Sunday, 21 February 2010

Let`s Not Follow Greece

Let`s Not Follow Greece

21st February 2010

The Malta Independent on Sunday

Alfred Mifsud

Why have the Greeks found themselves in the financial mess they are in? Was not the euro supposed to save them from their own indiscipline? Is there a risk that we could find ourselves in the same mess, euro and all?

The answer to the first question needs elaboration. The answer to the second and third questions could be simply yes and yes, but some elaboration would not hurt.

Greece never captured the true spirit of EU and euro membership. Unfortunately, they equated EU membership to opportunity to salt away EU funds for regional development and euro membership to opportunity to continue to spend and borrow at cheap rates as if there is no tomorrow.

Their economy was never re-structured to remain competitive within the framework of open trade and a monetary union. Their civil services remained over-manned, inefficient and corrupt. Stories that bureaucratic applications for routine government services do not get processed unless accompanied with a thick brown envelope abound.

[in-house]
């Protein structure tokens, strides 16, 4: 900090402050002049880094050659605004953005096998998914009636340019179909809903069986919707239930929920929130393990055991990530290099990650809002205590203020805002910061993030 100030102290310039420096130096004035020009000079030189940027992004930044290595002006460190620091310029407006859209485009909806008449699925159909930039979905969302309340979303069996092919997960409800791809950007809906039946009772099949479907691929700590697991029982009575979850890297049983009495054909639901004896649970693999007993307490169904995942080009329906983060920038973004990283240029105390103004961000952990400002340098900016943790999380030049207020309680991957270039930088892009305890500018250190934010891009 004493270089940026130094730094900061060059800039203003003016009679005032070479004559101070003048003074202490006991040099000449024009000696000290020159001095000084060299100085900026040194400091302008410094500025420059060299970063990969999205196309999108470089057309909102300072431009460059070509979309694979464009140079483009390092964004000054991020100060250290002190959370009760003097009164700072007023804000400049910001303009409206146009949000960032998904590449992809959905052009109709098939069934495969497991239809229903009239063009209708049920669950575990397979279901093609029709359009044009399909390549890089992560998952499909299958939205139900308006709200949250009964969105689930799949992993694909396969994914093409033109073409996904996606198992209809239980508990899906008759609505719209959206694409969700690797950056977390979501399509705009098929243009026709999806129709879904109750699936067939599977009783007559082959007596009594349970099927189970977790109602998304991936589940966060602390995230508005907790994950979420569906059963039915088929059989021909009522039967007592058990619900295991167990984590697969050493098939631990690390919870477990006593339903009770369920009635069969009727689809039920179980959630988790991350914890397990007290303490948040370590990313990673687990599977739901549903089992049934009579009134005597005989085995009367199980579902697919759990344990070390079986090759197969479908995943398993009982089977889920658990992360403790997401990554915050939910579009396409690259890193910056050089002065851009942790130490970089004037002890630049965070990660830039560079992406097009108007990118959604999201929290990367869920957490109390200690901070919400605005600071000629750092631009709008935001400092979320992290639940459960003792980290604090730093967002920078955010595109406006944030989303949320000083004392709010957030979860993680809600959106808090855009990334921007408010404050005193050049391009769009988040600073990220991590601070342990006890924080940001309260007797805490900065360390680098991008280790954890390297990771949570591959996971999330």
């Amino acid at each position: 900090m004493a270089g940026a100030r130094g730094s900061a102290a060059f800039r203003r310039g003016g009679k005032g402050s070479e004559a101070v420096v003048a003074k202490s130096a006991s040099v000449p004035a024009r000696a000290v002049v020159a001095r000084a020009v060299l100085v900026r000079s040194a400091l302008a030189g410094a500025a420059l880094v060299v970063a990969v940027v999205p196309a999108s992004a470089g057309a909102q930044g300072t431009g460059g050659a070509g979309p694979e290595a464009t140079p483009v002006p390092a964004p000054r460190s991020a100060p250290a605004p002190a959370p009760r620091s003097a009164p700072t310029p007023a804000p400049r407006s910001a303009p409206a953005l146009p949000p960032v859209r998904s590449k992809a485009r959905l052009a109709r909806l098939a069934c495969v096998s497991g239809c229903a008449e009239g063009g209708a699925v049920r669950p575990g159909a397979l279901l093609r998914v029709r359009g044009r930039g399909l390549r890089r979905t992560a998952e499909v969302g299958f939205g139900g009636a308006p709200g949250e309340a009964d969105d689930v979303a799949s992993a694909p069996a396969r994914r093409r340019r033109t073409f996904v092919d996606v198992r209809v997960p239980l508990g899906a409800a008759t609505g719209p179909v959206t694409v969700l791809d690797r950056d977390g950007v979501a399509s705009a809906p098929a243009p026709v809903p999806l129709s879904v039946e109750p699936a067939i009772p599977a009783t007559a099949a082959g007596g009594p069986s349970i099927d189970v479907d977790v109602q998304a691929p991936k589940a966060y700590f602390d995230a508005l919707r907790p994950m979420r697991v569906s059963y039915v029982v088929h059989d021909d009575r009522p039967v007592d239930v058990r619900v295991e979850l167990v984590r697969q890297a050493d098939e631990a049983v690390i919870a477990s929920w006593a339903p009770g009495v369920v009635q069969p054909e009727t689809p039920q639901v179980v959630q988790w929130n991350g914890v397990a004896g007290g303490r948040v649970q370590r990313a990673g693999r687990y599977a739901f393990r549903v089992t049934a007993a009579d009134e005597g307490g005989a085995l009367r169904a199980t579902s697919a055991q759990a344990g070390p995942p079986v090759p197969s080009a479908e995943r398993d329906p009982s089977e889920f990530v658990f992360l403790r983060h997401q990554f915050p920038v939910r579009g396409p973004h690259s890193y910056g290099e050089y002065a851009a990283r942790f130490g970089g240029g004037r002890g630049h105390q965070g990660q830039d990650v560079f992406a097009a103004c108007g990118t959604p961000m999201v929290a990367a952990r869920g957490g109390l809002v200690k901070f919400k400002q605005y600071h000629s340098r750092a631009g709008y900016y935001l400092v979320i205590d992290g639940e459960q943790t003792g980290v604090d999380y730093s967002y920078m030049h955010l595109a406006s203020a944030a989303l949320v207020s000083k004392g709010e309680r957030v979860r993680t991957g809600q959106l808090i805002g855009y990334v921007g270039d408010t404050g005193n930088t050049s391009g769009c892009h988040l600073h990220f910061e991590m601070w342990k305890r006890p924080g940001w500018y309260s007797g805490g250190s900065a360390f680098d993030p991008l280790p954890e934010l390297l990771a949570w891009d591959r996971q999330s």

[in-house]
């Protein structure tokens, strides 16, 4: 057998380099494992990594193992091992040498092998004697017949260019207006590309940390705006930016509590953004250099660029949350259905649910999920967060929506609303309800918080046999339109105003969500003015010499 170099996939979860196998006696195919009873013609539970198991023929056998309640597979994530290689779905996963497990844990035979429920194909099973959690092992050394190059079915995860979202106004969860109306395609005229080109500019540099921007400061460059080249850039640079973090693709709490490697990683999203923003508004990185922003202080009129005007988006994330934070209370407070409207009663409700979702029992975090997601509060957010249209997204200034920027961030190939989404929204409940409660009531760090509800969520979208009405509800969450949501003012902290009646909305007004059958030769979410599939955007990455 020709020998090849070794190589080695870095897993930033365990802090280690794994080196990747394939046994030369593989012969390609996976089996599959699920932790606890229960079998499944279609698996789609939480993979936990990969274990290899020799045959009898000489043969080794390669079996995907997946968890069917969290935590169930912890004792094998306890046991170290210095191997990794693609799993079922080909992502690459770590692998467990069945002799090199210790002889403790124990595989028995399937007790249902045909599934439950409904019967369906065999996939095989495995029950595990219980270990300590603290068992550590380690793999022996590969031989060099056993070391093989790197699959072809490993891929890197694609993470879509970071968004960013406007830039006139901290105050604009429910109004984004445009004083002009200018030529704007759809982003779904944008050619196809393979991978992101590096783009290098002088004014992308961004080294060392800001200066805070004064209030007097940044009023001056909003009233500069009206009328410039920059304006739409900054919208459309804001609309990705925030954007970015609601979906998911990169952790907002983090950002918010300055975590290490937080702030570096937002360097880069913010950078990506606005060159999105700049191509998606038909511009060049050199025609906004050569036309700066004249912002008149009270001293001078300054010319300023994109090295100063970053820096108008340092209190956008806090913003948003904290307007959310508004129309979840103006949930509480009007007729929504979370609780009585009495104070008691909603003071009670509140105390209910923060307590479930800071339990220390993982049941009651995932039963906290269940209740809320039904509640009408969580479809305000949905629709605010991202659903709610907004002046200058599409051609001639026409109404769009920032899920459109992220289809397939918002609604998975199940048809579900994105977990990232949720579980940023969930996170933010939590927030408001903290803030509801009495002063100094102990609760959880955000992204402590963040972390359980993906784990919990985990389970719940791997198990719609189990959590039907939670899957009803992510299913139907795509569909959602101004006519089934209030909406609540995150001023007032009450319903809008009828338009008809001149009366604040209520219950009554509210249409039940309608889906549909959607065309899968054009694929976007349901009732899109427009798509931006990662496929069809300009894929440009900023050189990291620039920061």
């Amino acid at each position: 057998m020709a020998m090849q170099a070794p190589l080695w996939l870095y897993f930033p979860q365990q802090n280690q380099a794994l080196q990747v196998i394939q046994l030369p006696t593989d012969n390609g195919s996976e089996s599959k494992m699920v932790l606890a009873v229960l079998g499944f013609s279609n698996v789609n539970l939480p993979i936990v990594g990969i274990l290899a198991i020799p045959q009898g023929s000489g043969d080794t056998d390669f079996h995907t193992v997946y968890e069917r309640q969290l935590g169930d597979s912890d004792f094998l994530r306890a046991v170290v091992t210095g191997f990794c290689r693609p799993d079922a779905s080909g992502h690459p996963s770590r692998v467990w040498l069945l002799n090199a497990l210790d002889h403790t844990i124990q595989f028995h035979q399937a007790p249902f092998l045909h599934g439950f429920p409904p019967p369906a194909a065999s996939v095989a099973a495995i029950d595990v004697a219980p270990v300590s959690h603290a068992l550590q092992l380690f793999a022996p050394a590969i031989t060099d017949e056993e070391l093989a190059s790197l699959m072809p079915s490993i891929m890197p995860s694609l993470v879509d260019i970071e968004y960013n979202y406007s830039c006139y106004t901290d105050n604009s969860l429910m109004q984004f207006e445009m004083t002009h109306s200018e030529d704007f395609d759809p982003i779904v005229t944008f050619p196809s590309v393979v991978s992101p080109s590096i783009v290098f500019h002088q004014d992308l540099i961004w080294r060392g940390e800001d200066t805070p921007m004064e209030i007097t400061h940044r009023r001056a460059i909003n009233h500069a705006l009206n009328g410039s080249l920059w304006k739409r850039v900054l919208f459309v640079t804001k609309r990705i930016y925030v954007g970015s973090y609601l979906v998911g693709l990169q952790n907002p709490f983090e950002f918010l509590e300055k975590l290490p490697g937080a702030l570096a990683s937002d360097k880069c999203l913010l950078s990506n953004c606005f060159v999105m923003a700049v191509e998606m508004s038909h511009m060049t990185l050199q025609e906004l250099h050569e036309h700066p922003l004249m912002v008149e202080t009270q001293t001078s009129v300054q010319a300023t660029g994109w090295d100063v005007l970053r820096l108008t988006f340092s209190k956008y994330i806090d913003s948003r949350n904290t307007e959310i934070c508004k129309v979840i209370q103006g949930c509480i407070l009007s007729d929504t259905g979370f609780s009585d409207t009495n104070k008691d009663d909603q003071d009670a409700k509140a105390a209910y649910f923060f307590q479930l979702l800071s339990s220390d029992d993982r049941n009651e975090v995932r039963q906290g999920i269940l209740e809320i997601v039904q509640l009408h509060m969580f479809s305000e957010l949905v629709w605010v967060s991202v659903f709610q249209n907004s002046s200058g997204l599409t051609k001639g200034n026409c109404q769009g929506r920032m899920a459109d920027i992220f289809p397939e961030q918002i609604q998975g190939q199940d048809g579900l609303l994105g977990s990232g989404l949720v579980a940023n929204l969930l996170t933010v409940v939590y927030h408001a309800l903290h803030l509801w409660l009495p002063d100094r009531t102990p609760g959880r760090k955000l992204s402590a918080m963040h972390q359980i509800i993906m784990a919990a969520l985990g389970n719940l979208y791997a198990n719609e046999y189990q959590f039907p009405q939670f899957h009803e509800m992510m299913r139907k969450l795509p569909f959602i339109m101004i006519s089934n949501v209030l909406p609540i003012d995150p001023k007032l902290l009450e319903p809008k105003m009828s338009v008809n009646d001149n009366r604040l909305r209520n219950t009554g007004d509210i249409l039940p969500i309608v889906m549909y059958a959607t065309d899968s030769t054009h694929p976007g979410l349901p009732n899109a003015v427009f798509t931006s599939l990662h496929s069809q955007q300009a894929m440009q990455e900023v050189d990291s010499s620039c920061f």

Their pension system remained over-generous with retirement age at 61 and early retirement on flimsy excuses as common as in Gozo.

Their tax-collection system remained inefficient and tax evasion, a national past time fuelled by conscience whitewashing that it is almost criminal to pay taxes for the government to waste in useless expenditure.

Hand in hand with all this, Greece lost competitiveness as wages increased beyond anything justified by efficiency gains.

Unavoidably, deficits grew and grew even when the world economy was feasting and they blew up during the international financial crisis causing increased expenditure through auto- triggering of social expenditure stabilisers and collapse in tax revenues.